To allow customers to evaluate and plan for our upcoming "Visual Studio Orcas" release (and to highlight exactly what we have accomplished), we are sharing our Orcas Feature Specifications as soon as features make it out the door – either via a Community Technology Preview (CTP) or, in the future, as part of an Orcas Beta. The March CTP was a big milestone for Visual C++ - almost all our Orcas features are now available via this CTP. So now it is your chance to look over our specifications (and, via our CTP, their implementation) and see what we will be delivering. Please go the ‘Feature Specifications for Visual Studio and .NET Framework "Orcas" webpage’ and scrolled down to the Visual C++ section to see just what we have been up to (or look at the other sections to see what everyone else has been doing too!)
Online, you can now get specifications for:
You will need an XPS viewer to read these files, downloadable at: http://www.microsoft.com/whdc/xps/viewxps.mspx
There are also some channel 9 videos on some of these new features (and other aspects of the work we are currently doing):
There are two more videos in the pipeline too. And you can also find out more about our Orcas features via team member posts on this blog, for example:
Let us know what you think!
Is there an XPS Viewer available?
Exactly. XPS viewers are available for .Net 3. .Net 3 requires XP and up. I am stuck on Windows 2000 at work. This makes it very difficult to read those documents.
How about a plain text version? Or an HTML? Or even a PDF? Or heaven forbid, a Word document would still be viewable.
Personally, I really do like XPS. However, the lack of available viewers is a real letdown.
Using XPS at this stage is just simply arrogant, use either html or even pdf (defacto).
Can't help but feel that the rate of change is just to fast to be properly assimilated by real world applications. For example we have just launched a new major product using VS6 with MFC and product works fine on all platforms. Another product using VS2005 .net was a nightmare for support + resistance from users to use a .net application (we stopped calling it .net application which helped!.
Change the tools yes (more efficiency is great) changing run times is not so good (.net is great from a programmers point of view but bad from an application perspective - but that’s another story).
Or put it another way change for changes sake is not always desirable in software, for example Vista creates more user support problems than XP (ask our tech support people for them Vista is a honorary 4 letter word!). What was required was an improved XP that looked and felt the same!
+1 against XPS. XPS software says it is release candidate and XPS viewer installer fails on my fully patched Windows XP (and no, log does not help).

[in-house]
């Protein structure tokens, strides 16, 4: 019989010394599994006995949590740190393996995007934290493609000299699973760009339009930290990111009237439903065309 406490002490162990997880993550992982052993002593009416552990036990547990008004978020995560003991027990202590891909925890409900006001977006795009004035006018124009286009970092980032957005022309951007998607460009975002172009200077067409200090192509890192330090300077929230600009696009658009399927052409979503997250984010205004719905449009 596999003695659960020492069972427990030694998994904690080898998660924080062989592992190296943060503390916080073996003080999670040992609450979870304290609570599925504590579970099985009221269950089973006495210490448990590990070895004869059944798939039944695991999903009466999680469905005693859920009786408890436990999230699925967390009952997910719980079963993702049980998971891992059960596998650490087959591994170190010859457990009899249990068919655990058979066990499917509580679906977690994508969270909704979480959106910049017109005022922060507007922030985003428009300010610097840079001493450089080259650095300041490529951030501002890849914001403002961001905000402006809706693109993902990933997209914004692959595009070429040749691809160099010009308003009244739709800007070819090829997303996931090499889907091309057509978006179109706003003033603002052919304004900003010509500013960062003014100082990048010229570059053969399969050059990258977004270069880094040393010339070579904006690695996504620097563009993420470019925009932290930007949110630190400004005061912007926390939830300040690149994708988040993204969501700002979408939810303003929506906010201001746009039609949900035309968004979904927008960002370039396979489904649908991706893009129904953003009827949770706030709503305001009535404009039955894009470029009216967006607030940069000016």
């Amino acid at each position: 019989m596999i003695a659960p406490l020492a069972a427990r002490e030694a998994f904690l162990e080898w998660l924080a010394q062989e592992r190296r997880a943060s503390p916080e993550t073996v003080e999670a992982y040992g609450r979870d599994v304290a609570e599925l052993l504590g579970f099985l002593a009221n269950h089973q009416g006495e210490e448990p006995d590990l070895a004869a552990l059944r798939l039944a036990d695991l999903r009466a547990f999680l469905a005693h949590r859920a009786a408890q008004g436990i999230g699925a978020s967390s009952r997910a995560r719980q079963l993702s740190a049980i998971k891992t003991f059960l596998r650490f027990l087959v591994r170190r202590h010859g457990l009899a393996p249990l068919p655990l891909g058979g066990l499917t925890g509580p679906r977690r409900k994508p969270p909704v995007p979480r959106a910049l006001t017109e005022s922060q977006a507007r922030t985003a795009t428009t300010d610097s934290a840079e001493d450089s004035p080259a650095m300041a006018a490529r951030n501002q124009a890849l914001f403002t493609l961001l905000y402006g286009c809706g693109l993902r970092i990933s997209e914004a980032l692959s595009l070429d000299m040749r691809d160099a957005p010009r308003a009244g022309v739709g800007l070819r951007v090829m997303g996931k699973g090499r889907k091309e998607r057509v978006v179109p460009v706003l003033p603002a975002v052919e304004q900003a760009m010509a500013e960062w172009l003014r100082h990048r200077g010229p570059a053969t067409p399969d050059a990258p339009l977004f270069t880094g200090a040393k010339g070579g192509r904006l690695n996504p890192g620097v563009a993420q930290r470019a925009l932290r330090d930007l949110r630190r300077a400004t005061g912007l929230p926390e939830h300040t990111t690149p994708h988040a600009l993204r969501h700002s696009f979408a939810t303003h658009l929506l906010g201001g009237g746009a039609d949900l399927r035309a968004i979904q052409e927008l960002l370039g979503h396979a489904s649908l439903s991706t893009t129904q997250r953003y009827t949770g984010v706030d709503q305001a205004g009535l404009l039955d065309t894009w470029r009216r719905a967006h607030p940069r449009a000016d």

Brian is right, "arrogant" is exactly the word.
Hey Bob, I agree .net great for programmers, bad for apps. How about using the .net framework sort of like a ODBC driver? Like ODBC you code for the driver, but on first call of the app it gets converted to native on the machine running it, and future calls use the native version? You have platform independence with native code speed.
Being one of the supporters of MS in our shop I'm getting close to the end of the rope. I'm still on W2K and XPS doesn't even install on it. WTF! Now tell me honestly if these details were just to complex to put on a simple HTML page or if you are just trying to make sure all of us contribute a little more $ to MS. I've moved clients to MS for years. This is just plain and simple arrogance as stated above.
Why remove ISAPI support from MFC?
The links to FriendTemplates and STLCLR don't work on my XP Pro (Automatic updated to the hilt) IE7 box. Presumably that means that the specs aren't much good either.
They both just worked for me - first question do you have a XPS reader installed?
So the distribution format is a hard decision (and for conformity the format used is shared across all product groups when they publish their Orcas specifications at http://msdn2.microsoft.com/en-us/vstudio/aa948851.aspx.) Over the course of Orcas we have used HTML then PDF and now XPS – all have pluses and minuses for sure and no one format is clearly the best in all circumstances. I hope the current format is acceptable to the majority without causing too many headaches for others.
I too am stuck on a Windows 2000 system. XPS viewers require Windows XP or later.
I can view HTML on basically any platform. PDF viewers exist at least back to Windows 95.
Microsoft needs to provide XPS viewers for older platforms. Until then, how do you expect me to view them?
I unzipped one of the XPS files (archive). In it are 11 folders and 56 files. I am attempting to read the raw XML, but navigating the structure is not very pleasant.
If HTML is too difficult, then how about just plain text? As great a format as XPS may be, I can not read it.
Honestly, how can Microsoft expect user adoption for a format that is limited to only the newest platforms? The ideal solution, and a win for all, is to provide viewers for more platforms.
>>Over the course of Orcas we have used HTML then PDF and now XPS – all have pluses and minuses for sure and no one format is clearly the best in all circumstances.<<
Do tell, what is such a big minus about PDF that caused you not to use it for these documents?
Nothing exciting. Move alone...
Seriously, is this all you have to offer for Orcas? I would consider these features good for a service pack, but for a new major version? Well, at least fix all those bugs you introduced with VS2005 SP1.